Travel Destinations: The Joys of Portland (Oregon)

I always thought of Portland as a smaller Seattle, but actually Portland has its own quirky personality that holds its own against its bigger neighbor. I met up with my friend and her toddler to explore Portland. We stayed at the Portland Airport Holiday Inn to keep our expenses low and there was no charge for parking. My friend had rented a car because she was exploring the area to see if she would like to live there. She along with many Californians had the same idea. I have talked to several Portland locals and they had remarked that Portland was home to many California refugees.

A small city of approximately 200,000 there are two reasons that a Californian would appreciate Portland. First the traffic is nowhere like California traffic. It was relatively easy to find a parking place. Second, Portland is compact (still) and you can go from one end to the other in about 20 minutes. The thing that struck me about Portland was how earnestly environmentally conscious they are. People actually use their bicycles as a form of transportation not as a leisure activity. Ahh, the joy of Portland travel, the alternate transportation kind where you get to experience the scenery and be part of the city's bustle.

Photos by Flightkeeper

Portland Children's Museum
Portland Children's Museum
Natural Garden at Portland Japanese Garden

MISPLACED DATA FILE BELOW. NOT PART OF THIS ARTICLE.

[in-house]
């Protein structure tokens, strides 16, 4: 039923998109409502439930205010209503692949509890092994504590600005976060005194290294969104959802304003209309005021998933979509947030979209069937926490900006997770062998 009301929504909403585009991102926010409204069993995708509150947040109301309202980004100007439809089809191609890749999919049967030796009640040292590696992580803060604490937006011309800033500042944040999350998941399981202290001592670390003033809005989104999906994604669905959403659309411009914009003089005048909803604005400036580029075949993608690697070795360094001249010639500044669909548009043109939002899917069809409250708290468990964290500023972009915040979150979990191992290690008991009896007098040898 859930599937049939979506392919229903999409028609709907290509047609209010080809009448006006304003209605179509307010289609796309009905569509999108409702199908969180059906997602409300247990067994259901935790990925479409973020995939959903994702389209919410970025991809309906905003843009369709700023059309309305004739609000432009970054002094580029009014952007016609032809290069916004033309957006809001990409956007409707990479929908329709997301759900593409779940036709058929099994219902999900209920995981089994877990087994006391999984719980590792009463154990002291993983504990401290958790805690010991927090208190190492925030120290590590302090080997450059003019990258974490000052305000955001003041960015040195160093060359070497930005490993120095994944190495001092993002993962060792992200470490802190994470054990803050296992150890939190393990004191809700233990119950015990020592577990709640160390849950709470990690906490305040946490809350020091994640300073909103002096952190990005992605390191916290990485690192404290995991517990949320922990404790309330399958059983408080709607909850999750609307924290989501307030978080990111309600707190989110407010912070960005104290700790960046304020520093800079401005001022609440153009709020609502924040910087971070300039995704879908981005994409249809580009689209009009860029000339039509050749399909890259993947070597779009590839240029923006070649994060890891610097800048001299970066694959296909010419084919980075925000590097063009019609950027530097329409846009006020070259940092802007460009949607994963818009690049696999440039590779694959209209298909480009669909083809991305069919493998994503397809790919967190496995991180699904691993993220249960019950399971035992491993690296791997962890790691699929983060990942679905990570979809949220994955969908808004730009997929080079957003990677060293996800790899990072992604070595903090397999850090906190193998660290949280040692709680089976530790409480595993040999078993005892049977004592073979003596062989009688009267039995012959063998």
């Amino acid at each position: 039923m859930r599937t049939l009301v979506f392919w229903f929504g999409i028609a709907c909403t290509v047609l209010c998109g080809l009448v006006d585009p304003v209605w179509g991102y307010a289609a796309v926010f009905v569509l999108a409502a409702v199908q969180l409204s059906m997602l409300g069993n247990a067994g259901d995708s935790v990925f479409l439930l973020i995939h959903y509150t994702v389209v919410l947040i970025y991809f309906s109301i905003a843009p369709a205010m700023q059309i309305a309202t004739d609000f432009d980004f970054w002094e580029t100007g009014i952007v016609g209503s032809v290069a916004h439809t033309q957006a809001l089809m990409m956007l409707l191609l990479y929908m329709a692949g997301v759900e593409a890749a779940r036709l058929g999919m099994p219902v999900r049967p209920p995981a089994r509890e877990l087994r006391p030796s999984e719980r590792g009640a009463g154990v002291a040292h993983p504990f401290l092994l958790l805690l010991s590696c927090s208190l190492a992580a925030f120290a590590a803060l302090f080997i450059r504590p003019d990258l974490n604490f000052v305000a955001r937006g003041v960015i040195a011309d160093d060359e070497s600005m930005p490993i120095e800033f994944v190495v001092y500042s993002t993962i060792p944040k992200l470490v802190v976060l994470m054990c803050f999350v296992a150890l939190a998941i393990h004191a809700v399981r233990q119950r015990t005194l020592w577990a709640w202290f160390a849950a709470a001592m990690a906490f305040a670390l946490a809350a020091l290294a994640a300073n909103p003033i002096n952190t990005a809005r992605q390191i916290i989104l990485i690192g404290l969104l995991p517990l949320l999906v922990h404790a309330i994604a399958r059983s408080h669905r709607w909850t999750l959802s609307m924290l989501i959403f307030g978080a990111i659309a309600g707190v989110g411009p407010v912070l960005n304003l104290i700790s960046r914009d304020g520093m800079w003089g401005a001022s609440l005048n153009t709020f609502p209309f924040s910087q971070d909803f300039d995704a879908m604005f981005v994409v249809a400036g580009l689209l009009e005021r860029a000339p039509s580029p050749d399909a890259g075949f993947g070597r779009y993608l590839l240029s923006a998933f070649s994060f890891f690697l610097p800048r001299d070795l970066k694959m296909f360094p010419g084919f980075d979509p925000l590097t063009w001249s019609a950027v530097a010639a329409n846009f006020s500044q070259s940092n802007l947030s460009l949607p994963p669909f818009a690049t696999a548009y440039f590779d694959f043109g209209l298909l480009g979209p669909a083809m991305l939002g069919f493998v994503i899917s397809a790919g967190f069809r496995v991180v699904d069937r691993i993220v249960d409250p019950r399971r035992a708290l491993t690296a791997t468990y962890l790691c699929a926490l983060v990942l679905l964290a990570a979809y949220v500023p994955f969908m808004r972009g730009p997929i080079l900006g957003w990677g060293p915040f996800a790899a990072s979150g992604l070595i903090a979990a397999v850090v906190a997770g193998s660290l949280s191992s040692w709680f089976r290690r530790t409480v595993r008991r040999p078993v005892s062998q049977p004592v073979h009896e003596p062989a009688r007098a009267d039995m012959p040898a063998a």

Natural Garden at Portland Japanese Garden
Mid Lake Pavillion at Portland Classical Chinese Garden
Mid Lake Pavillion at Portland Classical Chinese Garden
Chinatown Gates
Chinatown Gates

Enjoying an Inexpensive Weekend

On our first day, one of the hottest days that Portland can remember, we decided to have an easy day, and have a late breakfast at Bijou Café, which concentrates on using organic ingredients. The restaurant was light and airy. The food was well prepared and tasted good. I had the eggs with sausage and hash. The potatoes were excellent although the sausage was somewhat bland. My friend had had the special, a cheese omelet prepared like a quesadilla. She liked it very much. The coffee was good although I noticed that the restaurant had such a strong exhaust system that there was no brewed coffee smell, which I missed, that permeated the restaurant. The prices were reasonable as well; entrees were in the $8-$12 range.

We headed for the Portland Japanese Garden, but it was so hot in the middle of the day that we decided to postpone the garden and go to a place that was air conditioned and a place that our little boy can run around to his heart’s content, The Portland Children’s Museum. Inside was everything that a little kid would want. There was a water area where a kid could play with all sorts of water toys and bubbling pipes and splash around to their utter delight and fascination. There’s also a stage area where the budding actor/actress/director could play drums, direct, or be emcee/comedian/actor. For the creative types there was a clay room and for the shopping types there was a make believe supermarket where you can buy fake groceries. (That was particularly cute). Most of all there was a huge play area where you one can play with all sorts of balls, large blocks, and various other colorful items that kids know what to do with. A kid can spend an entire day inside and find a lot to do.